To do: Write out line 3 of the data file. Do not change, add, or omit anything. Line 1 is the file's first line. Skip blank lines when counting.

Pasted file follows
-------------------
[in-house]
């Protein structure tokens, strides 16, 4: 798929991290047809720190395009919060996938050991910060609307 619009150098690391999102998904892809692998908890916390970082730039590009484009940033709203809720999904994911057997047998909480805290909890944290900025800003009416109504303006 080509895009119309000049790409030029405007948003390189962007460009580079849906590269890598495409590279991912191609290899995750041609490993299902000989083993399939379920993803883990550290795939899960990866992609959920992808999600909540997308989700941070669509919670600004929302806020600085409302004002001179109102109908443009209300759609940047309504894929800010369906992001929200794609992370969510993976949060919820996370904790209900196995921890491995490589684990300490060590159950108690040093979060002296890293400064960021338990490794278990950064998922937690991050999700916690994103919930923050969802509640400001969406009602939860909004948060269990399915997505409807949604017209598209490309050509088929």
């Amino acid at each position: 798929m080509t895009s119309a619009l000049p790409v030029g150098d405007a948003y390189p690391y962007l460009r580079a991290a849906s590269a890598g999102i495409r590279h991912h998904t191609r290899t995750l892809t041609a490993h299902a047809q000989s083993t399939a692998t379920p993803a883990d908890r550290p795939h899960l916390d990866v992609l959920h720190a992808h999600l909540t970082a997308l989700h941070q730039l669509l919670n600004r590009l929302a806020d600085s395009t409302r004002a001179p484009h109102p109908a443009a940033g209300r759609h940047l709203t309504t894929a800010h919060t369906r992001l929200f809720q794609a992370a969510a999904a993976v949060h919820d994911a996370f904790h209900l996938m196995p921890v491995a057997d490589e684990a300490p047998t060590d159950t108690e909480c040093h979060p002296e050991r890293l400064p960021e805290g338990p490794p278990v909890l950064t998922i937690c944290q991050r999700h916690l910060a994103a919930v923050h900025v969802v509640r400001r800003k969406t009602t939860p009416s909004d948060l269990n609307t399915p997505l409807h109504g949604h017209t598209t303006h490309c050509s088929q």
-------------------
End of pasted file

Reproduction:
């Amino acid at each position: 798929m080509t895009s119309a619009l000049p790409v030029g150098d405007a948003y390189p690391y962007l460009r580079a991290a849906s590269a890598g999102i495409r590279h991912h998904t191609r290899t995750l892809t041609a490993h299902a047809q000989s083993t399939a692998t379920p993803a883990d908890r550290p795939h899960l916390d990866v992609l959920h720190a992808h999600l909540t970082a997308l989700h941070q730039l669509l919670n600004r590009l929302a806020d600085s395009t409302r004002a001179p484009h109102p109908a443009a940033g209300r759609h940047l709203t309504t894929a800010h919060t369906r992001l929200f809720q794609a992370a969510a999904a993976v949060h919820d994911a996370f904790h209900l996938m196995p921890v491995a057997d490589e684990a300490p047998t060590d159950t108690e909480c040093h979060p002296e050991r890293l400064p960021e805290g338990p490794p278990v909890l950064t998922i937690c944290q991050r999700h916690l910060a994103a919930v923050h900025v969802v509640r400001r800003k969406t009602t939860p009416s909004d948060l269990n609307t399915p997505l409807h109504g949604h017209t598209t303006h490309c050509s088929q």